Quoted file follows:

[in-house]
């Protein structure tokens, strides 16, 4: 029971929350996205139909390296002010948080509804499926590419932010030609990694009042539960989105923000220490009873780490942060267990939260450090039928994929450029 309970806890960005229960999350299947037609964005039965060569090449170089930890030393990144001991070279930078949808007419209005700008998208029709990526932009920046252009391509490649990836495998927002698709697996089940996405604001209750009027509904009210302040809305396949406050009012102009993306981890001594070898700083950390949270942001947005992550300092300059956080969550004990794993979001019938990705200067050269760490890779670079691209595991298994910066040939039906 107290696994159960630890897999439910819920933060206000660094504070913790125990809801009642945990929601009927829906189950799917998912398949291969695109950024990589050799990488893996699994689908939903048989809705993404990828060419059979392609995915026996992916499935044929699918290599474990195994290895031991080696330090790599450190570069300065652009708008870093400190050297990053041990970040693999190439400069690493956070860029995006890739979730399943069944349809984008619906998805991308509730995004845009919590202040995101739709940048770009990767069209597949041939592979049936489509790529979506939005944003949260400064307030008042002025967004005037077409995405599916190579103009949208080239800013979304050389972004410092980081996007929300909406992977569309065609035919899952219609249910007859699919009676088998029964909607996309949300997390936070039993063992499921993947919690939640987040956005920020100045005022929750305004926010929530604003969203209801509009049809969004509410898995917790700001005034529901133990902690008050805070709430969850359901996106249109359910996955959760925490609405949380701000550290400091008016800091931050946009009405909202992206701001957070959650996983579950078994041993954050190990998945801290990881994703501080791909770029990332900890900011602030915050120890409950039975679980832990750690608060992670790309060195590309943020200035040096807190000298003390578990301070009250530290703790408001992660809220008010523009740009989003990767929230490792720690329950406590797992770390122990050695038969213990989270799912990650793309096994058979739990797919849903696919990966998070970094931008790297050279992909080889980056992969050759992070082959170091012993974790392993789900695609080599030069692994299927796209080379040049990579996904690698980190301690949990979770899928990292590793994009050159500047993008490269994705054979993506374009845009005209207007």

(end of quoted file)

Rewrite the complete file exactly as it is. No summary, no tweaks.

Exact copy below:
[in-house]
């Protein structure tokens, strides 16, 4: 029971929350996205139909390296002010948080509804499926590419932010030609990694009042539960989105923000220490009873780490942060267990939260450090039928994929450029 309970806890960005229960999350299947037609964005039965060569090449170089930890030393990144001991070279930078949808007419209005700008998208029709990526932009920046252009391509490649990836495998927002698709697996089940996405604001209750009027509904009210302040809305396949406050009012102009993306981890001594070898700083950390949270942001947005992550300092300059956080969550004990794993979001019938990705200067050269760490890779670079691209595991298994910066040939039906 107290696994159960630890897999439910819920933060206000660094504070913790125990809801009642945990929601009927829906189950799917998912398949291969695109950024990589050799990488893996699994689908939903048989809705993404990828060419059979392609995915026996992916499935044929699918290599474990195994290895031991080696330090790599450190570069300065652009708008870093400190050297990053041990970040693999190439400069690493956070860029995006890739979730399943069944349809984008619906998805991308509730995004845009919590202040995101739709940048770009990767069209597949041939592979049936489509790529979506939005944003949260400064307030008042002025967004005037077409995405599916190579103009949208080239800013979304050389972004410092980081996007929300909406992977569309065609035919899952219609249910007859699919009676088998029964909607996309949300997390936070039993063992499921993947919690939640987040956005920020100045005022929750305004926010929530604003969203209801509009049809969004509410898995917790700001005034529901133990902690008050805070709430969850359901996106249109359910996955959760925490609405949380701000550290400091008016800091931050946009009405909202992206701001957070959650996983579950078994041993954050190990998945801290990881994703501080791909770029990332900890900011602030915050120890409950039975679980832990750690608060992670790309060195590309943020200035040096807190000298003390578990301070009250530290703790408001992660809220008010523009740009989003990767929230490792720690329950406590797992770390122990050695038969213990989270799912990650793309096994058979739990797919849903696919990966998070970094931008790297050279992909080889980056992969050759992070082959170091012993974790392993789900695609080599030069692994299927796209080379040049990579996904690698980190301690949990979770899928990292590793994009050159500047993008490269994705054979993506374009845009005209207007």